“… we apologize for the inconvenience …” (it’s April Fools, and you’re it!)

Looking through the papers yesterday, or watching stories on the TV it was difficult to discern what was true or what were “April Fool” gags. Some of the real events should have fallen into the ‘you couldn’t make it up‘ category while others were just plainly bizarre to the extent that if you analyse any news story these days, they should all be of the “April Fool” variety.

Take the news that Tesco staff banned a customer from paying for his petrol using the £20 commemorative coins for instance. They then called the cops and banned him from the premises! Later they stuck up a sign saying,Please make sure you have significant funds to pay for your fuel. Sorry for any inconvenience. What’s really bizarre is the fake apology at the end … many folk will ask, when has a firm really been sorry for any inconvenience?

Another “you couldn’t make it up” event was Lady Gaga doing a “Big-Bird” impression in New York. That’s what happens when you let some celebrities go “free range” it seems.

Nike timeoutWhat is glaringly obvious is that Nike won’t be sorry for any of the inconvenience fans might face in wanting to purchase the Replica England Team World Cup shirt. At £90 each there’s an outcry at another rip-off to the extent that the Sports Minister is demanding Nike “rethink” – I wonder whether Nike will listen or ‘just do it’ anyway? Maybe that’s why their website was down. Possibly they were ‘rethinking’ as the Minister suggested, but they weren’t apologising.

And does the ECB’s gag on the news of Kevin Pietersen’s sacking actually help? The ECB might as well issue the following statement:

we apologise for the inconvenience of not letting you know the full story as to why we sacked Pietersen. We want you to speculate and spread rumours over the next number of months so that we can continue to say ‘no comment’ because we’ve been practising that line and it would be a pity to waste it.

There might have been some stocktaker’s eyes lighting up at the news that Heston Blumenthal was moving the Fat Duck down under for six months while the premises in Bray get a refurb. Heston intimated that he was shifting the eatery to Melbourne virtually lock, stock and even the sign to let the Aussies experience what his three-star dining is like. No ‘XXXX’ beer and beetroot with his burgers! He also said he was shifting the ‘whole team’ with him. And as Jon Rutter will tell you, a decent stocktaker is part of any team that makes a place profitable and function correctly. His role is just as vital as the sous chef or the front of house manager.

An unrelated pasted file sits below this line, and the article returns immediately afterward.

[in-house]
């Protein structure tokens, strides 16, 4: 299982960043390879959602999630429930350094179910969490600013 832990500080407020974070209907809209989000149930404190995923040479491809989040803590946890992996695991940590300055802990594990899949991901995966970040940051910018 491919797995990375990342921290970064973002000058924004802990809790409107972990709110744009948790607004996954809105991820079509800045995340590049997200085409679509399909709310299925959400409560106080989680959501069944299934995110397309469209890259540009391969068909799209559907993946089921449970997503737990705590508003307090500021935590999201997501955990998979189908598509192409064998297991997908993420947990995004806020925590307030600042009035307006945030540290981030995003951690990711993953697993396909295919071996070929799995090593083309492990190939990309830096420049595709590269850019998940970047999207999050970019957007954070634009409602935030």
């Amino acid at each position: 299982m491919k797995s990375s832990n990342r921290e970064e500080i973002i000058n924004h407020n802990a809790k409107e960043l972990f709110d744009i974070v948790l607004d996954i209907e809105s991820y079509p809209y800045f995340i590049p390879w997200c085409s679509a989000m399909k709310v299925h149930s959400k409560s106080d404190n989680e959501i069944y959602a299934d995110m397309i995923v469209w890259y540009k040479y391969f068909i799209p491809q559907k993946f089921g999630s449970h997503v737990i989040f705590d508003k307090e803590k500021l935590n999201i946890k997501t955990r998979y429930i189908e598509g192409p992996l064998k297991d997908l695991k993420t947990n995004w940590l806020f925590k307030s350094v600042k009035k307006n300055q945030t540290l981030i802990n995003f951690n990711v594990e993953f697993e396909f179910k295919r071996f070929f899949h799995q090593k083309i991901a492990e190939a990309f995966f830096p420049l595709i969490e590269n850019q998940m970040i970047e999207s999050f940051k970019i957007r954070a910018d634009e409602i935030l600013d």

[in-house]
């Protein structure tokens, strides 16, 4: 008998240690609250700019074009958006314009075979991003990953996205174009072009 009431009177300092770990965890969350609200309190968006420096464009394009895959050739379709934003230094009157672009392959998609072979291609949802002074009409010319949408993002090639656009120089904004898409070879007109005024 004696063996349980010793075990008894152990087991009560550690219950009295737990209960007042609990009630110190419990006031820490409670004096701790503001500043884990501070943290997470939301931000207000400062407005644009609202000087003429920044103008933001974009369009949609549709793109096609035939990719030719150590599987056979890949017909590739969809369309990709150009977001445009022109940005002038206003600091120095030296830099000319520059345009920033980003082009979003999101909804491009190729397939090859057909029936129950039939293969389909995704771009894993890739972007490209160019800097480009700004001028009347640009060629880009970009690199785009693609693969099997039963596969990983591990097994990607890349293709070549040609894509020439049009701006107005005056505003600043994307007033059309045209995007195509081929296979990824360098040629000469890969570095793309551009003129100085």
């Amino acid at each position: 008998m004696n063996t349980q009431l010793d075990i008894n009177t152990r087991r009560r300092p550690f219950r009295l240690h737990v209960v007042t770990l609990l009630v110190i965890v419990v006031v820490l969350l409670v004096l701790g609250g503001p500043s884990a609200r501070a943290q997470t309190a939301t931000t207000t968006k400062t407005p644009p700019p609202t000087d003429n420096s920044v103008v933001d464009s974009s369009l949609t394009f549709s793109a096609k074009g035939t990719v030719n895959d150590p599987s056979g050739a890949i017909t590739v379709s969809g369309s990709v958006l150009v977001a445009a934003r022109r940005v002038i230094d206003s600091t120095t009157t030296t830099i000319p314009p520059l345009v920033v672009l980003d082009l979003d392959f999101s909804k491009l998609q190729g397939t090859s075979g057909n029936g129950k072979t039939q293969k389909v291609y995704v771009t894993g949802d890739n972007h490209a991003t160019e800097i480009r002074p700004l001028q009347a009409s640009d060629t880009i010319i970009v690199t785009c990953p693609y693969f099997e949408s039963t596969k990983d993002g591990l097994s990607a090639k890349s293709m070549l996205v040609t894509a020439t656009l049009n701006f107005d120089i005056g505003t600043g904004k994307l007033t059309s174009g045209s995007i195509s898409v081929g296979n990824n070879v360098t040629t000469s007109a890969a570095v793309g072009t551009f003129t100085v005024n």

No one has yet confirmed whether this news of the move to the Antipodes is really an April Fool’s joke or whether it is serious. But if it is on the cards, then the £190.00 meal for two will see Sheila and Bruce shelling out AUD350.00.

But I’m sure the management will apologise to Bruce for this inconvenience, and of course they will mean it too.

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There’s always next year!

Sorry, folks! We missed it! There is absolutely no excuse except that of not paying attention. Sunday July 21st just slipped by and the opportunity to celebrate National Ice Cream Day has been missed. But, there’s always next year to look forward to – to study what your and your friend’s preferences are. Because it appears that the ice cream you like can reveal what type of person you are. Yes, ice cream can betray your personality. It’s a much more civilised method of revealing things than swilling some tea leaves around the bottom of a cup. Tastier too!

Image: Gabriel

Image: Gabriel

What wasn’t missed, though, was Tom Kerridge being crowned the winner of the best restaurant in the 2013 National Restaurant Awards race. The awards recognize the best 100 places to eat out at in the UK. They get 150 industry experts to go and judge and then cast votes. The full list of awards is a who’s who of the culinary world in the UK with some famous names featured and some special awards too. But spare a thought for the bloke who had to cater for that prizegiving event. Was he nominated?

As an aside, and not taking anything away from Tom’s award for his Hand & Flowers pub-restaurant, one wonders what makes a person the “industry expert” that they send out to test the culinary talents of each nominee. Is it a person who is a celebrity in the food world, like Matthew Fort, or is he too recognizable and would send the restaurant into a spin if he walked in? Or someone like Mike Berry, who reported on Tom’s win? Either way, it would be nice to get a phone call someday and be asked, “could you please visit this list of restaurants and have a main and a dessert, fill out a score sheet for us, and we’ll pick up the tab. But we want an honest opinion and we don’t want them to know you’re marking them.” It would be nice …